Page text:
Appalling fact In 1993, Russian youth voted Manowar above the Beatles and Michael Jackson as the act they would most like to see perform live.
Worst CD Sign of the Hammer (EMI, 1985)

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NYT Magazine:

Egypt’s most famous crackdown got under way at a neon floating disco, the Queen Boat, docked on the wealthy Nile-side island of Zamalek, just steps from the famously gay-friendly Marriott Hotel. In the early-morning hours of May 11, 2001, baton-wielding police officers descended upon the boat, where men were dancing and drinking. Security officials rounded up more than 50 of them — doctors, teachers, mechanics. Those who were kept in custody became known among Egyptians as the Queen Boat 52. The detained men were beaten, bound, tortured; some were even subjected to exams to determine whether they had engaged in anal sex. In the weeks that followed, official, opposition and independent newspapers printed the names, addresses and places of work of the detained. Front pages carried the men’s photographs, not always with black bars across their eyes. The press accused the men of sexual excesses, dressing as women, devil worship, even dubious links to Israel. Bakry’s newspaper, Al Osboa, helped lead the charge.

The Queen Boat was just the beginning. Agents of the Department for Protection of Morality, a sort of vice squad within the Ministry of Interior’s national police force, began monitoring suspected gay gathering spots, recruiting informants, luring people into arrest via chat sites on the Internet, tapping phones, raiding homes. Today, arrests and roundups occur throughout the country, from the Nile Delta towns of Damanhour and Tanta to Port Said along the Suez Canal and into Cairo.

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NYT:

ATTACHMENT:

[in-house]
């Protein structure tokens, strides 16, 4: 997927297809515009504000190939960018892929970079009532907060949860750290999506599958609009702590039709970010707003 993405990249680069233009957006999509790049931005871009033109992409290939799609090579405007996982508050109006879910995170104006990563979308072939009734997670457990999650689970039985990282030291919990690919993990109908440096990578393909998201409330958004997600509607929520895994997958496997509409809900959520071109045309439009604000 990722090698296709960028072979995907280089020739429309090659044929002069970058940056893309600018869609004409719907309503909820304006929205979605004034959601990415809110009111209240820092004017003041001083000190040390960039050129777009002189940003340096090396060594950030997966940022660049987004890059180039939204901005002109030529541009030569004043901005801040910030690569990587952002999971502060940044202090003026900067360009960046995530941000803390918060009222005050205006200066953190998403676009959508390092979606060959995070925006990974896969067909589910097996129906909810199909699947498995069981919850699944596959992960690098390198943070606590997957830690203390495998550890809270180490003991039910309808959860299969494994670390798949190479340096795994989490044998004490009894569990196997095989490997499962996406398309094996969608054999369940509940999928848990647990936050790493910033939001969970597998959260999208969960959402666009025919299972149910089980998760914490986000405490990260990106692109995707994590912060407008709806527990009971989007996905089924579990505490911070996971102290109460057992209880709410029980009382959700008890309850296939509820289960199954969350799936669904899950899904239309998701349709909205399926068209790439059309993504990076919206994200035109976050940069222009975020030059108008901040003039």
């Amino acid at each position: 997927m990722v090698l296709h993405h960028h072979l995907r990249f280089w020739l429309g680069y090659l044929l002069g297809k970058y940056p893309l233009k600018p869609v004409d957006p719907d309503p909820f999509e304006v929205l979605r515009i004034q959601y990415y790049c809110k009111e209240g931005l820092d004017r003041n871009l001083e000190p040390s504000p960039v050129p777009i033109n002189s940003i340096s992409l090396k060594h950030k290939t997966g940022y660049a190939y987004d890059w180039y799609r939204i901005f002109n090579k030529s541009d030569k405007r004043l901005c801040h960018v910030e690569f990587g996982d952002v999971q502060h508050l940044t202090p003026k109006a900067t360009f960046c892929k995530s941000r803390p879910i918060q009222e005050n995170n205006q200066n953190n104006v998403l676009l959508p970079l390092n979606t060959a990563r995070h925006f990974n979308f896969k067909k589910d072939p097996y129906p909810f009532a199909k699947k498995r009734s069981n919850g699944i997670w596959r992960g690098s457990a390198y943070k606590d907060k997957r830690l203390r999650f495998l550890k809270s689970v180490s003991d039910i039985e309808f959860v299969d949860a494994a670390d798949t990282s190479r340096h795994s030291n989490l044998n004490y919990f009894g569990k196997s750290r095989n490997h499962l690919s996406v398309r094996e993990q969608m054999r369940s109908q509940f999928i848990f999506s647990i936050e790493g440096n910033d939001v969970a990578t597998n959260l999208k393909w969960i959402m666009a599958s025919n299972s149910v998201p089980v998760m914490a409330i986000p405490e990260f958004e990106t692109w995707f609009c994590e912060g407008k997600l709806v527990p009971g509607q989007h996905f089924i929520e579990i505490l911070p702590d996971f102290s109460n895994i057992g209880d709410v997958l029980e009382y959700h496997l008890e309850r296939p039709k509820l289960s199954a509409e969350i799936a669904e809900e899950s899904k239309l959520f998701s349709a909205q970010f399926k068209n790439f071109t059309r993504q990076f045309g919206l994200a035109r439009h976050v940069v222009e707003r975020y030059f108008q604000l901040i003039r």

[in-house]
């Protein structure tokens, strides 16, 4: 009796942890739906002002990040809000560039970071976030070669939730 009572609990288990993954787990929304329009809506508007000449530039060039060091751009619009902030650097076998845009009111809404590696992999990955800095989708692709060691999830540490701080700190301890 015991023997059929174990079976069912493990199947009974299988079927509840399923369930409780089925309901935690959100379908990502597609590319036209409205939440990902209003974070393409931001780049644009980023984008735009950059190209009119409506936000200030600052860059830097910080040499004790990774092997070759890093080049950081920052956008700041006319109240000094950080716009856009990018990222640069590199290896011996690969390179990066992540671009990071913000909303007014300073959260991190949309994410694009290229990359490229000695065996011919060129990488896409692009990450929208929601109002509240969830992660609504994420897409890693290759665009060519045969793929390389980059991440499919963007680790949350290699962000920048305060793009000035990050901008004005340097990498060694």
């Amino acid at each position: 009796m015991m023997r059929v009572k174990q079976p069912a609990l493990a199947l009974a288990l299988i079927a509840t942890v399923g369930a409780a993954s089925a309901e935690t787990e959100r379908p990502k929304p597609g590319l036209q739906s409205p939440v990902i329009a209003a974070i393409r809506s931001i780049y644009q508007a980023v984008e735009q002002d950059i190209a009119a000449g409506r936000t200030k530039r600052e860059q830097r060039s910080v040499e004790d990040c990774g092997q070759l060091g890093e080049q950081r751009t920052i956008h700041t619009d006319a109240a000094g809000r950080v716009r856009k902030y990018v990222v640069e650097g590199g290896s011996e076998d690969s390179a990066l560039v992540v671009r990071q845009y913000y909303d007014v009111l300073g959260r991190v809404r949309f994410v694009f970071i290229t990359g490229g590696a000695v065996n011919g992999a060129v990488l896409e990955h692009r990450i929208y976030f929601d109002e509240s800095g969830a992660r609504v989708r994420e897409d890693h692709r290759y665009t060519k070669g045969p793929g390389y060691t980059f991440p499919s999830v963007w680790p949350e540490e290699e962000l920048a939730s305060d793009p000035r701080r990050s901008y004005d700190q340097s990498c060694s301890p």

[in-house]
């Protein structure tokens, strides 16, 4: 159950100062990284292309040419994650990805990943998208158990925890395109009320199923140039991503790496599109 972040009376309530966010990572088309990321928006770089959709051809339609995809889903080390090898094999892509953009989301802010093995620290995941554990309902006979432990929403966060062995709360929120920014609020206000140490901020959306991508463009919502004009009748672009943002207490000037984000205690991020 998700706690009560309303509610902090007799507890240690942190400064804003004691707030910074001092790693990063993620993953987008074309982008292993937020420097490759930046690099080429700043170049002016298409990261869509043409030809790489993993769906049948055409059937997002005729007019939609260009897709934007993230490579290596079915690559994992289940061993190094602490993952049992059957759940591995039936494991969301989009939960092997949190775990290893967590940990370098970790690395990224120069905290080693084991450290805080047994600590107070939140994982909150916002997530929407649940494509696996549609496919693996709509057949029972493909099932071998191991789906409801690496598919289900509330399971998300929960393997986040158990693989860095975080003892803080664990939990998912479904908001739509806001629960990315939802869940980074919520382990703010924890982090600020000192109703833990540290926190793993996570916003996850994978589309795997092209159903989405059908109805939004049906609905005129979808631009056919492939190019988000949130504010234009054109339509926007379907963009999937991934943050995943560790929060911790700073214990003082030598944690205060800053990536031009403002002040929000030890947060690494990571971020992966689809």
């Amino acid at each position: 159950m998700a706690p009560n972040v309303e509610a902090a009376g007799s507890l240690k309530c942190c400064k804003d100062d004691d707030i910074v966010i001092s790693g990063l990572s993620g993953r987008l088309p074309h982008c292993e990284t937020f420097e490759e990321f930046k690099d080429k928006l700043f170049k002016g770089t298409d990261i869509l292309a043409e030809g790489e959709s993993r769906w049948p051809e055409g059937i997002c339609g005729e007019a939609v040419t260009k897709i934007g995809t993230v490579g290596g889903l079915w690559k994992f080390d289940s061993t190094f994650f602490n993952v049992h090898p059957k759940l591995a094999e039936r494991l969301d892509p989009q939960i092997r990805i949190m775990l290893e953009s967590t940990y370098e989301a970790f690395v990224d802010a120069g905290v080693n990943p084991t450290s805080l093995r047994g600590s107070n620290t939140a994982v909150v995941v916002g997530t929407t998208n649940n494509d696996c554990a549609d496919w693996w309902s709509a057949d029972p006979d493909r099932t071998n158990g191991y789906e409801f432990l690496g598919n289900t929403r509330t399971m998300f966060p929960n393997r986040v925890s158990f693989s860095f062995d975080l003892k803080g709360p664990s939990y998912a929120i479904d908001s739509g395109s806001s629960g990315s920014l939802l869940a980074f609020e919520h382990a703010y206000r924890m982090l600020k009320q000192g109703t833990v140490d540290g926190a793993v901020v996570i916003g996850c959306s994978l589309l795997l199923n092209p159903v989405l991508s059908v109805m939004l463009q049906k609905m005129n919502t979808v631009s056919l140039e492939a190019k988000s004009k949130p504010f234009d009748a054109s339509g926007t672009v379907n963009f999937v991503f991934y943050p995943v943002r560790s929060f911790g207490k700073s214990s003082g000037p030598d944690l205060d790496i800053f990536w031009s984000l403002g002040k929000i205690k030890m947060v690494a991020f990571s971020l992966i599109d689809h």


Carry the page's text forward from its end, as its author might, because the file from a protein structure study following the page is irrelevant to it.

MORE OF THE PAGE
“In my view it is time for a major adjustment,” wrote Mr. Rumsfeld, who has been a symbol of a dogged stay-the-course policy. “Clearly, what U.S. forces are currently doing in Iraq is not working well enough or fast enough.”

Nor did Mr. Rumsfeld seem confident that the administration would readily develop an effective alternative. To limit the political fallout from shifting course he suggested the administration consider a campaign to lower public expectations.

“Announce that whatever new approach the U.S. decides on, the U.S. is doing so on a trial basis,” he wrote. “This will give us the ability to readjust and move to another course, if necessary, and therefore not ‘lose.’ ”

“Recast the U.S. military mission and the U.S. goals (how we talk about them) — go minimalist,” he added. Mr. Rumsfeld’s memo suggests frustration with the pace of turning over responsibility to the Iraqi authorities; in fact, the memo calls for examination of ideas that roughly parallel troop withdrawal proposals presented by some of the White House’s sharpest Democratic critics.

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The Observer:

These documents, which form a dossier several inches thick, are the main source for the facts in this article. They suggest that while the eyes of the world have been largely averted, America’s ‘war on drugs’ has moved to a new phase of cynicism and amorality, in which the loss of human life has lost all importance – especially if the victims are Hispanic. The US agencies and officials in this saga – all of which refused to comment, citing pending lawsuits – appear to have thought it more important to get information about drugs trafficking than to stop its perpetrators killing people.